http://www.youtube.com/user/caravanforever

CaravanForever seems to have a bunch of video archives of Hudson Caravan events. The person who operates it seems to be a hardcore Hudson fan and even helped me learn some stuff about Hudson's Satellaview support! I suggest you check the channel out.
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parallaxscroll



Joined: 27 Mar 2008
Posts: 34

PostPosted: Sun Oct 06, 2013 11:49 am    Post subject: Reply with quote

Fantastic stuff, thanks!
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Kiddo



Joined: 11 Jul 2008
Posts: 87

PostPosted: Tue Dec 03, 2013 8:23 pm    Post subject: Reply with quote

So I checked back on this for a bit.

I realized after watching some of CaravanForever's videos that the battle BGM was arranged into the "Mr. B.Bee" vocal song. Conveniently enough, I downloaded an APE/CUE set of that song a while back.

http://kiddocabbusses.tryhappy.net/soundtracks/%5bEAC%5d%20(%e3%82%b5%e3%83%b3%e3%83%88%e3%83%a9)%20HUDSON%20FXD-5107%20%e7%ac%ac2%e5%9b%9e%e3%83%8f%e3%83%89%e3%82%bd%e3%83%b3%e3%82%b9%e3%83%bc%e3%83%91%e3%83%bc%e3%82%ad%e3%83%a3%e3%83%a9%e3%83%90%e3%83%b3HI-TEN%20%e3%82%ad%e3%83%a3%e3%83%a9BOM%20%e3%83%9c%e3%83%b3%e3%83%90%e3%83%bc%e3%83%9e%e3%83%b3%e3%83%86%e3%83%bc%e3%83%9e%e3%82%bd%e3%83%b3%e3%82%b0%20Mr.B%ef%bd%a5Bee%20(ape+apl+cue).rar

I'm trying to see if I can find the version inf the previously referred Hudson CD, but so far I haven't had any luck yet.
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hiroshi



Joined: 07 Oct 2004
Posts: 50

PostPosted: Fri Mar 15, 2019 9:40 pm    Post subject: Reply with quote

Now that Takahashi Meijin found his old CDs with Hi-Ten Bomberman and donated them to gamepres.org, do we know anything about how they exhibit their preservations? Any chance this will be playable outside Japan?
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shicky256



Joined: 20 Jan 2016
Posts: 5

PostPosted: Sat Apr 06, 2019 7:52 pm    Post subject: Reply with quote

Several problems:
1. Japan's legal system is incredibly harsh towards copyright infringement, so anyone distributing a copy of the game would be risking jail time.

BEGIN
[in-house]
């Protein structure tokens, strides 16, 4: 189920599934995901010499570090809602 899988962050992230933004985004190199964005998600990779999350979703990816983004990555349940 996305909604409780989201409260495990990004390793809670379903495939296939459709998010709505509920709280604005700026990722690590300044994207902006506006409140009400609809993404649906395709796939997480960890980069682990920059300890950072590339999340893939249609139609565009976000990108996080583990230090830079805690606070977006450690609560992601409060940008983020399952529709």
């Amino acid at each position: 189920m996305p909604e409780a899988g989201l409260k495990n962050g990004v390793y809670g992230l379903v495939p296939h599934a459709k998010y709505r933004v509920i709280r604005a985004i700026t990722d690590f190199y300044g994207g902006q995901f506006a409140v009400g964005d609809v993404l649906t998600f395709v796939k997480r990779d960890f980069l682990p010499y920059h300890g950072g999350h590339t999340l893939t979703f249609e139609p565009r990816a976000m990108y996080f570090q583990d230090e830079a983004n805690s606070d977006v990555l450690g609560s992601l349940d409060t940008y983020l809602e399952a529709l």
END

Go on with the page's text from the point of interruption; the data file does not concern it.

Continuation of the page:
2. Only the software is available. If the preservation society could release it, maybe people could figure out the hardware the game ran on by looking at what the code does, but that would take time and effort that the society itself probably doesn't have.
3. Judging by the fact that some of my CD-Rs from 2005 are already dying, expecting the data on a CD-R from 1993 to be 100% intact is a bit naive.
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gilbert cheung



Joined: 25 Nov 2010
Posts: 31
Location: Hong Kong

PostPosted: Mon Apr 08, 2019 2:24 am    Post subject: Reply with quote

Quote:
2. Only the software is available. If the preservation society could release it, maybe people could figure out the hardware the game ran on by looking at what the code does, but that would take time and effort that the society itself probably doesn't have.


Actually some brief specs of the game were post in a blog entry of a veteran Hudson game director/programmer.
I'd summarised up a bit of them here:

System: PC-AT compatible
Language: Assembly or C. The original programmer couldn't remember but it's probably assembly. Too bad the source code is lost.
Graphics card: Some Cirrus Logic SVGA card
Input: Two PCE core graphics each with a RS-232 serial port hacked into a Tennokoe Bank-like cart to communicated with the PC. Each PCE used a multitap to provide 10-player support.
Sound: I'm not sure about this one. It seems that they just used chip sound provided by the two PCEs, using the RS-232 ports to tell them to output the audio. A lot of assets were reused from the original PCE game.
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Richter Belmont



Joined: 16 Jan 2004
Posts: 280
Location: Murfreesboro, TN

PostPosted: Mon Apr 08, 2019 4:36 am    Post subject: Reply with quote

I was truly delighted to read about Hi-Ten Bomberman being preserved recently. What a remarkable piece of gaming history! Both the game and hardware are quite unique.

Perhaps one day in the future, we can all try out the 10-player excellence...
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ICEknight



Joined: 15 Dec 2003
Posts: 564

PostPosted: Sun Jun 09, 2019 2:33 am    Post subject: Reply with quote

Turned out that the CD which was found just had the game's music. Oh well. Confused

https://ameblo.jp/meijin16shot/entry-12449691343.html